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I was testing the RGB color mechanic on Excel, so I did the following:

sub paint()
red = 255
blue = 0
green = 0
Max = 48
For col = 1 To Max
    For Row = 1 To Max
        Cells(Row, col).Interior.Color = RGB(red - col * Int(256 / (Max * 2)) - Row * Int(256 / (Max * 2)), green + col * Int(256 / Max), blue + Row * Int(256 / Max))
    Next Row
Next col
end sub

This makes an RBG chart on Excel filling the interior color of every cell on a max x max square. It was just made as a test and I think it worked pretty well.

I am looking for improvement, if possible.

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The expressions Int(256 / (Max * 2)) and Int(256 / Max) have constant values inside the loop. It would be good to save them in a local variable before the loop and reuse.

The line where you set the cell color is too long, I have to scroll horizontally to see what's on the right hand side of the line. You could improve that by putting the red, green, blue values in variables. I would also rename the current red, green, blue variables to redBase, greenBase, blueBase, or similar.

The naming of the loop variables Row and col are inconsistent in capitalization. It would be better if they were either both lowercase or both starting with a capital letter. Similarly, it would be better to consistently capitalize all keywords, like you did For and Next.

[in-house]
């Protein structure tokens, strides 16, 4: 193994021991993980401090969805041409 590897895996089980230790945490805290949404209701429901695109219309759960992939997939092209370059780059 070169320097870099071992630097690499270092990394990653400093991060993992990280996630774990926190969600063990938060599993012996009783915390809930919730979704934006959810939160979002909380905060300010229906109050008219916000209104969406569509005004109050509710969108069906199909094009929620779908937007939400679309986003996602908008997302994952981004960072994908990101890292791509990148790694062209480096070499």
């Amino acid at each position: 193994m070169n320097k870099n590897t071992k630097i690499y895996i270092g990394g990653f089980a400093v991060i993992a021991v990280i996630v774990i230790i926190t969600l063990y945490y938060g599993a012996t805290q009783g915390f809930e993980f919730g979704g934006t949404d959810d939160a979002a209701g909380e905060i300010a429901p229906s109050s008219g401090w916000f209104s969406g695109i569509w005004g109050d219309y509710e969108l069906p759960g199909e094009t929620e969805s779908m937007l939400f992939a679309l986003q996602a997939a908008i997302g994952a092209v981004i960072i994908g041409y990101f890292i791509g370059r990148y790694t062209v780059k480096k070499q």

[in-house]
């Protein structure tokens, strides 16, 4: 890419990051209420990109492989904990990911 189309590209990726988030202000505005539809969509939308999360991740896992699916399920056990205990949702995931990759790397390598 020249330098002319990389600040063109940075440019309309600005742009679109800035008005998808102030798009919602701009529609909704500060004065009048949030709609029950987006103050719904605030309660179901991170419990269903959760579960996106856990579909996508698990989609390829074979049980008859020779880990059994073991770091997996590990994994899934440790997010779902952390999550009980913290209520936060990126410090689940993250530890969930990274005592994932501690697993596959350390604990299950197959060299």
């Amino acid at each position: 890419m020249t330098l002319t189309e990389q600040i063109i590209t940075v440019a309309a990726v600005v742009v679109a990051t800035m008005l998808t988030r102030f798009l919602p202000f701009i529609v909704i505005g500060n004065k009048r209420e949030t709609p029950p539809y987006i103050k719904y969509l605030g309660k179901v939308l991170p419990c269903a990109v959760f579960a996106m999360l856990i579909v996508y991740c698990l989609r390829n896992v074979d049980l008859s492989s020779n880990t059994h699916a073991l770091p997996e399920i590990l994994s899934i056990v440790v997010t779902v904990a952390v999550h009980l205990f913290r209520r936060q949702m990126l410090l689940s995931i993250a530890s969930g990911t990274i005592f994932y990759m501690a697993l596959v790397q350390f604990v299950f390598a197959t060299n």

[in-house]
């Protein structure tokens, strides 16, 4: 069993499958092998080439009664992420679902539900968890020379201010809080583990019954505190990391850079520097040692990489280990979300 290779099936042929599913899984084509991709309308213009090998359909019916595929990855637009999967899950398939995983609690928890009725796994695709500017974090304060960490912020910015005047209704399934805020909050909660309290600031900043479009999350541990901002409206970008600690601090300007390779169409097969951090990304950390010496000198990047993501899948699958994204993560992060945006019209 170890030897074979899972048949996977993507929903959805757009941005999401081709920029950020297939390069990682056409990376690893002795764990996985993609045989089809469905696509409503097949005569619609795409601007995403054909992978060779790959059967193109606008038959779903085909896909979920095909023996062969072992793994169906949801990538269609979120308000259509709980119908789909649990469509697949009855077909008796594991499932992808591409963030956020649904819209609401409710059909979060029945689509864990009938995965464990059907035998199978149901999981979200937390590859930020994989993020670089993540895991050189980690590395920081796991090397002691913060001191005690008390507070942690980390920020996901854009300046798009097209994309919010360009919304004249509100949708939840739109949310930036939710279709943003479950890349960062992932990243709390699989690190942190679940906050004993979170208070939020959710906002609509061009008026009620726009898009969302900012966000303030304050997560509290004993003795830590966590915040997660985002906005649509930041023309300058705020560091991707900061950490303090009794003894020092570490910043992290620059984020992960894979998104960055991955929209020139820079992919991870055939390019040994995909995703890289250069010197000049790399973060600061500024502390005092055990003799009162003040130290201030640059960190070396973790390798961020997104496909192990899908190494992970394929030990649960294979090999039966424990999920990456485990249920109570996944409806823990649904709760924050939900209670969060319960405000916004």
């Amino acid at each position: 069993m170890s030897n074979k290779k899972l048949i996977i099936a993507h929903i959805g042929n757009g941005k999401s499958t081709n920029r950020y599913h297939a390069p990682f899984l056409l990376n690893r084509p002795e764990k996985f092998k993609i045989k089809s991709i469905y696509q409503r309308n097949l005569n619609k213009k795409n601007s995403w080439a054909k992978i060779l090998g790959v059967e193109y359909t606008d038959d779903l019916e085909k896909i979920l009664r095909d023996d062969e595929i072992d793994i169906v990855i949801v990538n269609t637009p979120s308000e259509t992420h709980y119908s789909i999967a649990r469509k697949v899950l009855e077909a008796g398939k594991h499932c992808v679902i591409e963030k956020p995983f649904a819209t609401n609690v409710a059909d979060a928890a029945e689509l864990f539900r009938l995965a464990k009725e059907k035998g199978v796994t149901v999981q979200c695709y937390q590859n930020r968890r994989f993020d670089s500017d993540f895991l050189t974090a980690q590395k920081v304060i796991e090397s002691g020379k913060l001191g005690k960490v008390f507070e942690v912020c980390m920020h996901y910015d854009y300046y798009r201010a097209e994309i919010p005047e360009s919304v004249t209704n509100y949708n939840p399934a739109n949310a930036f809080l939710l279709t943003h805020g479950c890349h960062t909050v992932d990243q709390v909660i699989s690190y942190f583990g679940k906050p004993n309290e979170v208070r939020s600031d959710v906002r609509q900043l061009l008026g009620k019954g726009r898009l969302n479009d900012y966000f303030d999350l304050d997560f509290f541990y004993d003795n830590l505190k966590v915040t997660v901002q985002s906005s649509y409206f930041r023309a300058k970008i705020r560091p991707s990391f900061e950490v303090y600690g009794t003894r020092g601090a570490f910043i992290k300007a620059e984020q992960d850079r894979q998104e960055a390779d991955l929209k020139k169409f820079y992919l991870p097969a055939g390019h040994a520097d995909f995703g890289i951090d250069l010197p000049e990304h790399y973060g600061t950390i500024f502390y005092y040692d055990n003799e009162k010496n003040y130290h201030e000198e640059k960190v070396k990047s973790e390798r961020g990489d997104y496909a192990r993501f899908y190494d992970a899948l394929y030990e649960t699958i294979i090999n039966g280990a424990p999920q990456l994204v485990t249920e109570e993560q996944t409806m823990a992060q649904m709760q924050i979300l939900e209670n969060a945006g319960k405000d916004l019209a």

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  • \$\begingroup\$ I also didnt initialize any of the variables, thats why vba auto put Row and Max, but I get your point. I kinda dont understand the point of saving the Max variable twice, since both are tied together. If I change the number for a 10/10 square, I need the calculation to change based on 10. Line breaks on code is something I really need to work on. I tend to keep going and going, but I'll work on that. Thank you for your feedback! \$\endgroup\$ – Moacir Dec 6 '16 at 17:20
  • \$\begingroup\$ Int(256 / (Max * 2)) does a multiplication, a division, and integer truncation. The result is always the same, but in your code it's recalculated 48 * 48 times because it's inside the loop. It makes sense to extract it outside the loop. Another reason to do that is to give the expression a name, which could hint its purpose. \$\endgroup\$ – janos Dec 6 '16 at 17:58

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